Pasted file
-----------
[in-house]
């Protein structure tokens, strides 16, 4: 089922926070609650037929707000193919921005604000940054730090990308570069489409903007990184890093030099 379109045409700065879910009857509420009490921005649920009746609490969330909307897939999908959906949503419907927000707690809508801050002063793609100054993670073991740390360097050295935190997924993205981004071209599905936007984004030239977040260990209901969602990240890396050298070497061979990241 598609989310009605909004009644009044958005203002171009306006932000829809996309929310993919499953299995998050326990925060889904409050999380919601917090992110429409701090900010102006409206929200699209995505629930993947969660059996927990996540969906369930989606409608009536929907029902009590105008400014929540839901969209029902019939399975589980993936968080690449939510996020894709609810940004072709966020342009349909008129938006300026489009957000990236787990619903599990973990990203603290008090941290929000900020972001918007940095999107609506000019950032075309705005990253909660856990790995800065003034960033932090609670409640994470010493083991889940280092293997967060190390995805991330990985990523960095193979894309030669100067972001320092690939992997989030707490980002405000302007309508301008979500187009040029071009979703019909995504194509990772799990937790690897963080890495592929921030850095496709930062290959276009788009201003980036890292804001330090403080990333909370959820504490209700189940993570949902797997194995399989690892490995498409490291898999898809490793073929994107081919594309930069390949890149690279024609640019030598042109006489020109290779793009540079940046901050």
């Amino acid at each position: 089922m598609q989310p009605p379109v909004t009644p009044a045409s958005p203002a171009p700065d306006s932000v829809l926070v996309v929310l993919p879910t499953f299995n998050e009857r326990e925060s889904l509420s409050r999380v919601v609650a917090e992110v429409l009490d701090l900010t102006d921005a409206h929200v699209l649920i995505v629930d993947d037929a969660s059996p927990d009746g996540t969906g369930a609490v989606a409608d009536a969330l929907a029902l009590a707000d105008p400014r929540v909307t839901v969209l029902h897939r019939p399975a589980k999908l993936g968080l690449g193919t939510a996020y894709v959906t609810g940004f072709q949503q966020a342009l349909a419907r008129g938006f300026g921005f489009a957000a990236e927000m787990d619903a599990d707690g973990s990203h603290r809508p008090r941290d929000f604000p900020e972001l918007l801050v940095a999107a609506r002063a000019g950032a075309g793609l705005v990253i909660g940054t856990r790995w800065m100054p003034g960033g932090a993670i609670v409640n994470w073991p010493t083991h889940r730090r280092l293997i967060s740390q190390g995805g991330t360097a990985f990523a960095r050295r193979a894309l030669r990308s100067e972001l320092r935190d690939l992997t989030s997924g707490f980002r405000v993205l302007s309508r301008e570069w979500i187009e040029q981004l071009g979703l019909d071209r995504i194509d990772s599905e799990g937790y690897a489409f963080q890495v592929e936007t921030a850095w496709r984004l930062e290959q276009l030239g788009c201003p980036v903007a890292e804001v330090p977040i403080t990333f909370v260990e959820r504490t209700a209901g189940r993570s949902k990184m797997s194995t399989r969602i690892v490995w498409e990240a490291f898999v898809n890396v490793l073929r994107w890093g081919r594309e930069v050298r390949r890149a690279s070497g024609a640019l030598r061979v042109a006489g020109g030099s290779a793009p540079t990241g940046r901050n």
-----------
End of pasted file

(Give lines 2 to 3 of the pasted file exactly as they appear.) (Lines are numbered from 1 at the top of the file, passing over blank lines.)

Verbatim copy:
């Protein structure tokens, strides 16, 4: 089922926070609650037929707000193919921005604000940054730090990308570069489409903007990184890093030099 379109045409700065879910009857509420009490921005649920009746609490969330909307897939999908959906949503419907927000707690809508801050002063793609100054993670073991740390360097050295935190997924993205981004071209599905936007984004030239977040260990209901969602990240890396050298070497061979990241 598609989310009605909004009644009044958005203002171009306006932000829809996309929310993919499953299995998050326990925060889904409050999380919601917090992110429409701090900010102006409206929200699209995505629930993947969660059996927990996540969906369930989606409608009536929907029902009590105008400014929540839901969209029902019939399975589980993936968080690449939510996020894709609810940004072709966020342009349909008129938006300026489009957000990236787990619903599990973990990203603290008090941290929000900020972001918007940095999107609506000019950032075309705005990253909660856990790995800065003034960033932090609670409640994470010493083991889940280092293997967060190390995805991330990985990523960095193979894309030669100067972001320092690939992997989030707490980002405000302007309508301008979500187009040029071009979703019909995504194509990772799990937790690897963080890495592929921030850095496709930062290959276009788009201003980036890292804001330090403080990333909370959820504490209700189940993570949902797997194995399989690892490995498409490291898999898809490793073929994107081919594309930069390949890149690279024609640019030598042109006489020109290779793009540079940046901050």
């Amino acid at each position: 089922m598609q989310p009605p379109v909004t009644p009044a045409s958005p203002a171009p700065d306006s932000v829809l926070v996309v929310l993919p879910t499953f299995n998050e009857r326990e925060s889904l509420s409050r999380v919601v609650a917090e992110v429409l009490d701090l900010t102006d921005a409206h929200v699209l649920i995505v629930d993947d037929a969660s059996p927990d009746g996540t969906g369930a609490v989606a409608d009536a969330l929907a029902l009590a707000d105008p400014r929540v909307t839901v969209l029902h897939r019939p399975a589980k999908l993936g968080l690449g193919t939510a996020y894709v959906t609810g940004f072709q949503q966020a342009l349909a419907r008129g938006f300026g921005f489009a957000a990236e927000m787990d619903a599990d707690g973990s990203h603290r809508p008090r941290d929000f604000p900020e972001l918007l801050v940095a999107a609506r002063a000019g950032a075309g793609l705005v990253i909660g940054t856990r790995w800065m100054p003034g960033g932090a993670i609670v409640n994470w073991p010493t083991h889940r730090r280092l293997i967060s740390q190390g995805g991330t360097a990985f990523a960095r050295r193979a894309l030669r990308s100067e972001l320092r935190d690939l992997t989030s997924g707490f980002r405000v993205l302007s309508r301008e570069w979500i187009e040029q981004l071009g979703l019909d071209r995504i194509d990772s599905e799990g937790y690897a489409f963080q890495v592929e936007t921030a850095w496709r984004l930062e290959q276009l030239g788009c201003p980036v903007a890292e804001v330090p977040i403080t990333f909370v260990e959820r504490t209700a209901g189940r993570s949902k990184m797997s194995t399989r969602i690892v490995w498409e990240a490291f898999v898809n890396v490793l073929r994107w890093g081919r594309e930069v050298r390949r890149a690279s070497g024609a640019l030598r061979v042109a006489g020109g030099s290779a793009p540079t990241g940046r901050n």